Those with delayed sleep phase syndrome are vulnerable to chronic sleep deprivation because they are often forced to be awake on a regular schedule to get to school [...] or go to work. This implies they're usually working on three to four hours of sleep per night, which is nowhere near the suggested seven to nine hours.
As a result, you may find that you're more prone to accidents, that you forget things easily, that you're clumsy, or that your reaction times are delayed. A history of falls, car accidents or silly missteps can often indicate the need for a DSPS evaluation.
6. Your sleep schedule is causing anxiety
Over time, DSPS can result in "psychological symptoms like depression or anxiety because of the toll it takes on the person’s work, relationships, and self-esteem. And it's all because society expects people to get up early and "rise and shine."
It's rare for bosses, significant others, or friends to realise that a person has very little control over their sleep and how it affects their lives. Those with DSPS don't always know what's going on which makes sleep and living so difficult. This allows negative thoughts, self-hatred, and recurrent worries to infiltrate your mind.
7. Your social life is impacted
Because DSPS is a widely misunderstood sleep disorder, it can cause problems with friends, family, and relationships.
When persons with DSPS are functioning on a separate schedule or forcing themselves to work on a timetable that works for everyone else, everyday connections in relationships are extremely difficult. When a person feels like they can't get it together, it can lead to being fired, breakups, and low self-esteem.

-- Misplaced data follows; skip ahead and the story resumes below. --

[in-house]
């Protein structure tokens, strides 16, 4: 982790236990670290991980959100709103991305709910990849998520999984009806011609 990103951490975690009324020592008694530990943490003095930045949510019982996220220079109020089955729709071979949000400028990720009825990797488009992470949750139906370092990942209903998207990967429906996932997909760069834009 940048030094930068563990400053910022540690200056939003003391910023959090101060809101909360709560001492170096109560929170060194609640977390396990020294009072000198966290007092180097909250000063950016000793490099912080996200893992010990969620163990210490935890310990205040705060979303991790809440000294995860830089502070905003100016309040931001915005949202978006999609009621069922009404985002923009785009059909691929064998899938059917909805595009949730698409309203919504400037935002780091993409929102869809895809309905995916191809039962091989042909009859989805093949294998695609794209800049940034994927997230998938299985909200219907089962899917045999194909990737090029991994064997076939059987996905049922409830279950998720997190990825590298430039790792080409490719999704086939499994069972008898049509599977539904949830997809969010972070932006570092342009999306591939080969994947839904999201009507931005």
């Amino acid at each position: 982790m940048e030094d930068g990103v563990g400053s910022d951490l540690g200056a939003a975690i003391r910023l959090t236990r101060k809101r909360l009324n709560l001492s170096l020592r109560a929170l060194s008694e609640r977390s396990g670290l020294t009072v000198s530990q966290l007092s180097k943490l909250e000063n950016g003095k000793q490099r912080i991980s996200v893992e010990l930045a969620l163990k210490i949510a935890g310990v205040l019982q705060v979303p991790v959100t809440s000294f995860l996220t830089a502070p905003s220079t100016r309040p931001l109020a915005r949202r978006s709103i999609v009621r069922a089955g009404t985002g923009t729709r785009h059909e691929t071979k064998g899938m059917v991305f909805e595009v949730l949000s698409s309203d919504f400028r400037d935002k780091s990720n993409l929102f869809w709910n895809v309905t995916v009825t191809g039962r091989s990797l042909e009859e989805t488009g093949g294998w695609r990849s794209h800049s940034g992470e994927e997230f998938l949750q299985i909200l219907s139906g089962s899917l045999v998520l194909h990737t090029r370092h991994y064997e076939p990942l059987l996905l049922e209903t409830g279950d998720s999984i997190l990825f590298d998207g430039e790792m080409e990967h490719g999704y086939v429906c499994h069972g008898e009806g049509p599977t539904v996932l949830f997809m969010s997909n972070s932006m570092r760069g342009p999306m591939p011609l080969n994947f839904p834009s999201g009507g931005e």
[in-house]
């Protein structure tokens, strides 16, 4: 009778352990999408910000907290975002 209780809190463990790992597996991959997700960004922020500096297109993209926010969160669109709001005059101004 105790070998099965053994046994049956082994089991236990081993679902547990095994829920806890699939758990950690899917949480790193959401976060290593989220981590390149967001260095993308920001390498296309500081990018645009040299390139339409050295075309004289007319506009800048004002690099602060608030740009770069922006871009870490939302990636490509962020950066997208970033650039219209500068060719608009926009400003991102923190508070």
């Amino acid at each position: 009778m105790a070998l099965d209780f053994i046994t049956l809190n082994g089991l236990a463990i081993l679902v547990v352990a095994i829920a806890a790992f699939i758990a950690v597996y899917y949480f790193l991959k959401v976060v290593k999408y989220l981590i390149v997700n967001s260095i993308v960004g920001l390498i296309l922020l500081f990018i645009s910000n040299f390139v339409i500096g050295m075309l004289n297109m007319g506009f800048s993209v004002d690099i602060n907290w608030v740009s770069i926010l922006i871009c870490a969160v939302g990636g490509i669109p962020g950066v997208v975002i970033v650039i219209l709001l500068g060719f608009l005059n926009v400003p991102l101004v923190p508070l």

That is until you find ways to adjust your schedule or seek the help of your doctor or sleep specialist, who can help you find ways to overcome DSPS.
8. You'd much rather have a regular bedtime
Due to all of the downsides, you may discover that you prefer to sleep on a regular schedule and go to bed when the rest of the family does. However, try as they might, it simply does not work.
Persons who identify as "night owls" may like staying up late, but this is not an option for people with DSPS. Your entire existence is on hold because of your circadian rhythm.
But keep in mind that this is not the same as insomnia. Most DSPS sufferers can clock six to nine hours of restorative sleep if left to their own devices, such as on a break or vacation, which distinguishes them from insomniacs who struggle to fall asleep even when they want to. The issue is that the restorative DSPS sleep is usually from early morning to late afternoon.
9. You've had symptoms for at least three months
We all go through periods in our lives when falling asleep is difficult due to travel, illness, or stress. These times usually pass, and we find ourselves going to bed at a normal hour once more. The story of those with DSPS, on the other hand, continues.
You can realign your sleep with some assistance.
If you feel this is the case and your DSPS symptoms are causing you problems, the first thing you should do is to contact a sleep specialist. They can provide you with a diagnosis and lead you on the proper path for treatment options, which may include light therapy.
Exposure to bright light in the morning can aid persons with DSPS. Taking a natural supplement such as corn leaves extract in the evening helps to modulate the body's melatonin level, coupled with other healthy lifestyle modifications, can help with DSPS.
It may also be required to adopt a new schedule that better accommodates your night owl tendencies, such as changing your work shifts to have a normal sleep schedule.